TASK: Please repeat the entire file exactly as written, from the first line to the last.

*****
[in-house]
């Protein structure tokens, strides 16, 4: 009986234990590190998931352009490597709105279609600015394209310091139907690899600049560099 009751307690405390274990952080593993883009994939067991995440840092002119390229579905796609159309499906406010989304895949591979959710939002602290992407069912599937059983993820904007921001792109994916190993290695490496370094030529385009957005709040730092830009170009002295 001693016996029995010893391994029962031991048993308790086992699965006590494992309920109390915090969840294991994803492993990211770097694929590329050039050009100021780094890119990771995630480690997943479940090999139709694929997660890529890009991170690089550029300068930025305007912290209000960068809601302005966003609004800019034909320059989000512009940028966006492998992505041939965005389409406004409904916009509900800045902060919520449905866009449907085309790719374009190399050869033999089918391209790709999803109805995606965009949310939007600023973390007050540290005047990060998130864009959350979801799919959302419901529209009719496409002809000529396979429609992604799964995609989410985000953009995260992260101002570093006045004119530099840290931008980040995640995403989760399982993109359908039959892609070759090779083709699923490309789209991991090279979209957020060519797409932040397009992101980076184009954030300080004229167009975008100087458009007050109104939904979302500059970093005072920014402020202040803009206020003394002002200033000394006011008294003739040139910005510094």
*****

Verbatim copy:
[in-house]
């Protein structure tokens, strides 16, 4: 009986234990590190998931352009490597709105279609600015394209310091139907690899600049560099 009751307690405390274990952080593993883009994939067991995440840092002119390229579905796609159309499906406010989304895949591979959710939002602290992407069912599937059983993820904007921001792109994916190993290695490496370094030529385009957005709040730092830009170009002295 001693016996029995010893391994029962031991048993308790086992699965006590494992309920109390915090969840294991994803492993990211770097694929590329050039050009100021780094890119990771995630480690997943479940090999139709694929997660890529890009991170690089550029300068930025305007912290209000960068809601302005966003609004800019034909320059989000512009940028966006492998992505041939965005389409406004409904916009509900800045902060919520449905866009449907085309790719374009190399050869033999089918391209790709999803109805995606965009949310939007600023973390007050540290005047990060998130864009959350979801799919959302419901529209009719496409002809000529396979429609992604799964995609989410985000953009995260992260101002570093006045004119530099840290931008980040995640995403989760399982993109359908039959892609070759090779083709699923490309789209991991090279979209957020060519797409932040397009992101980076184009954030300080004229167009975008100087458009007050109104939904979302500059970093005072920014402020202040803009206020003394002002200033000394006011008294003739040139910005510094």